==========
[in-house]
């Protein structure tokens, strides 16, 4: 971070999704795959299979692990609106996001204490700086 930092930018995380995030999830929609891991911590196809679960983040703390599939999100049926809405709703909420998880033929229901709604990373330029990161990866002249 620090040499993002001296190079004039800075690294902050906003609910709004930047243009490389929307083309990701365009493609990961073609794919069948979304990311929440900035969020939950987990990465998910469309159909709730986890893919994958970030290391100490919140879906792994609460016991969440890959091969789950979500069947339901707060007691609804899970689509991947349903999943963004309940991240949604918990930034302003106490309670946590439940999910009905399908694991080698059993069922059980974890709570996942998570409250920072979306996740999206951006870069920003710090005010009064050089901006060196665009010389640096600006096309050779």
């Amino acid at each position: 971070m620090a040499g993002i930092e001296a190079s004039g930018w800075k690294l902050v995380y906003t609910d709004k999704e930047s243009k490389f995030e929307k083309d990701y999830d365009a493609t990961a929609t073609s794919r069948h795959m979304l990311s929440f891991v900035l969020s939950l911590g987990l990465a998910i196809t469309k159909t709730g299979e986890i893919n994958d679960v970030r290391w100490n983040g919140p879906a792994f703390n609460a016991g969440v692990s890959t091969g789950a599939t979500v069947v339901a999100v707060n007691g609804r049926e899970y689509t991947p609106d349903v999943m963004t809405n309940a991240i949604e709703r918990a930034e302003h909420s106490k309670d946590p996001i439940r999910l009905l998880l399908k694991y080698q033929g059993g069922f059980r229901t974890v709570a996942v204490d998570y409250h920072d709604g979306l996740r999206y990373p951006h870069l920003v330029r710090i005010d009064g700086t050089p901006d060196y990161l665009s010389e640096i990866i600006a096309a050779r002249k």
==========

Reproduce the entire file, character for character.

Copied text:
[in-house]
């Protein structure tokens, strides 16, 4: 971070999704795959299979692990609106996001204490700086 930092930018995380995030999830929609891991911590196809679960983040703390599939999100049926809405709703909420998880033929229901709604990373330029990161990866002249 620090040499993002001296190079004039800075690294902050906003609910709004930047243009490389929307083309990701365009493609990961073609794919069948979304990311929440900035969020939950987990990465998910469309159909709730986890893919994958970030290391100490919140879906792994609460016991969440890959091969789950979500069947339901707060007691609804899970689509991947349903999943963004309940991240949604918990930034302003106490309670946590439940999910009905399908694991080698059993069922059980974890709570996942998570409250920072979306996740999206951006870069920003710090005010009064050089901006060196665009010389640096600006096309050779």
């Amino acid at each position: 971070m620090a040499g993002i930092e001296a190079s004039g930018w800075k690294l902050v995380y906003t609910d709004k999704e930047s243009k490389f995030e929307k083309d990701y999830d365009a493609t990961a929609t073609s794919r069948h795959m979304l990311s929440f891991v900035l969020s939950l911590g987990l990465a998910i196809t469309k159909t709730g299979e986890i893919n994958d679960v970030r290391w100490n983040g919140p879906a792994f703390n609460a016991g969440v692990s890959t091969g789950a599939t979500v069947v339901a999100v707060n007691g609804r049926e899970y689509t991947p609106d349903v999943m963004t809405n309940a991240i949604e709703r918990a930034e302003h909420s106490k309670d946590p996001i439940r999910l009905l998880l399908k694991y080698q033929g059993g069922f059980r229901t974890v709570a996942v204490d998570y409250h920072d709604g979306l996740r999206y990373p951006h870069l920003v330029r710090i005010d009064g700086t050089p901006d060196y990161l665009s010389e640096i990866i600006a096309a050779r002249k």